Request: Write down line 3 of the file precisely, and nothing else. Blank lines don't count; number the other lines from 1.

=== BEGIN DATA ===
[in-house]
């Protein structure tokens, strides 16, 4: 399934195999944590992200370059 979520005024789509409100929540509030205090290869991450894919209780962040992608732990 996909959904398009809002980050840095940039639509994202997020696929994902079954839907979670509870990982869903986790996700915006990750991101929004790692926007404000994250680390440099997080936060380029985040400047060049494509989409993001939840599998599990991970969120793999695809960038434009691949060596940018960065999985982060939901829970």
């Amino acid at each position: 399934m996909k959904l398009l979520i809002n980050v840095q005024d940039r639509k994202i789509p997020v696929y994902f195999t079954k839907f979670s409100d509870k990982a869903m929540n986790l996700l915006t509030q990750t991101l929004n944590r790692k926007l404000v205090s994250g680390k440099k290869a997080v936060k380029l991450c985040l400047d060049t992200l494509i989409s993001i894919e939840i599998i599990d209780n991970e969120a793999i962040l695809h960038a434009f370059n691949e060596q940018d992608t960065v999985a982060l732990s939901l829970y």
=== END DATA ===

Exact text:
């Amino acid at each position: 399934m996909k959904l398009l979520i809002n980050v840095q005024d940039r639509k994202i789509p997020v696929y994902f195999t079954k839907f979670s409100d509870k990982a869903m929540n986790l996700l915006t509030q990750t991101l929004n944590r790692k926007l404000v205090s994250g680390k440099k290869a997080v936060k380029l991450c985040l400047d060049t992200l494509i989409s993001i894919e939840i599998i599990d209780n991970e969120a793999i962040l695809h960038a434009f370059n691949e060596q940018d992608t960065v999985a982060l732990s939901l829970y």